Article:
June 24, 2011
Escalating oil prices and diminishing supplies around the world are focusing more attention than ever on the vast petroleum reserves under the Arctic seabed, and in the relatively pristine shoreline areas of the Arctic National Wildlife Refuge and the National Petroleum Reserve-Alaska.The Obama administration is moving to speed up drilling where possible, but the nagging problem with a wholesale move into the Arctic is how much we don’t know about the remote, fragile region. How much more drilling can safely be accommodated?
Can polar bears survive the twin threats of shrinking sea ice and greater ship traffic? What about fish stocks and an acidifying ocean? Bowhead whales might be able to migrate around new oil platforms, but will they be stressed out by drilling noise? And what if their food supplies are shrinking as well?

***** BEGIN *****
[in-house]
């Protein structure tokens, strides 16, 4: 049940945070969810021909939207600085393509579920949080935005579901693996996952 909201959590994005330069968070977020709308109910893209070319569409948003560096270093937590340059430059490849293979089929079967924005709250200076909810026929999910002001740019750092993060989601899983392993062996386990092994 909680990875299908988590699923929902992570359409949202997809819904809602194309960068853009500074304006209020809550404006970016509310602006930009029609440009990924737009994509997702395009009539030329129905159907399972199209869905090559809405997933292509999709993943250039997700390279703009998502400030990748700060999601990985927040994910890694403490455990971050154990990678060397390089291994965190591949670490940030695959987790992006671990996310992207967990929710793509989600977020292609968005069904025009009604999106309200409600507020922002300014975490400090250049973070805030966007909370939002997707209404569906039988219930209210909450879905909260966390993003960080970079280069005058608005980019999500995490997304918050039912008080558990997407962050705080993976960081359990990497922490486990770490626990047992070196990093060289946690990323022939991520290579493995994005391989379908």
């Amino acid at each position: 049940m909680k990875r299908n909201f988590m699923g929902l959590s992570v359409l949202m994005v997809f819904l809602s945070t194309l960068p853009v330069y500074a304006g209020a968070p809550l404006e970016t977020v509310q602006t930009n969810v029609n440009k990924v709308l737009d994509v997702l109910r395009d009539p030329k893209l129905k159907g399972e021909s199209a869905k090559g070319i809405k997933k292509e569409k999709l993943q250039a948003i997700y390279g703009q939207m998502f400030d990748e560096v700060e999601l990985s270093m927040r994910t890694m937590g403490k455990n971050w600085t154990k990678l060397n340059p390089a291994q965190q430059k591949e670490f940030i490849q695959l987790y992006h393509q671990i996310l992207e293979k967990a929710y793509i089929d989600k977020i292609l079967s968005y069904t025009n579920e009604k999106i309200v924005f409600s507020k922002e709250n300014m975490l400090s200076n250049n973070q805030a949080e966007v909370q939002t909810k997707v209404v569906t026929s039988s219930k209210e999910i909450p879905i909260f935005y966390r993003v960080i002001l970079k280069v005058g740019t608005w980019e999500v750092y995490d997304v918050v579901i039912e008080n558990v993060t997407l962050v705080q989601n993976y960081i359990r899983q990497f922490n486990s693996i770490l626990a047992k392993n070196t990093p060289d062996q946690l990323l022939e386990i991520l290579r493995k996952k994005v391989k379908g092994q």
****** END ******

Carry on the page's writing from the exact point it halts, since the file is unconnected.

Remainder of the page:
Interior Secretary Ken Salazar in March 2010 ordered up a report on what we don’t know, and need to know, about what is happening to the Arctic environment. This week, the answer finally arrived, in the form of a long-awaited new report from the U.S. Geological Survey on what science gaps need to be filled to safely carry on the march into one of the coldest and least-understood places on the planet.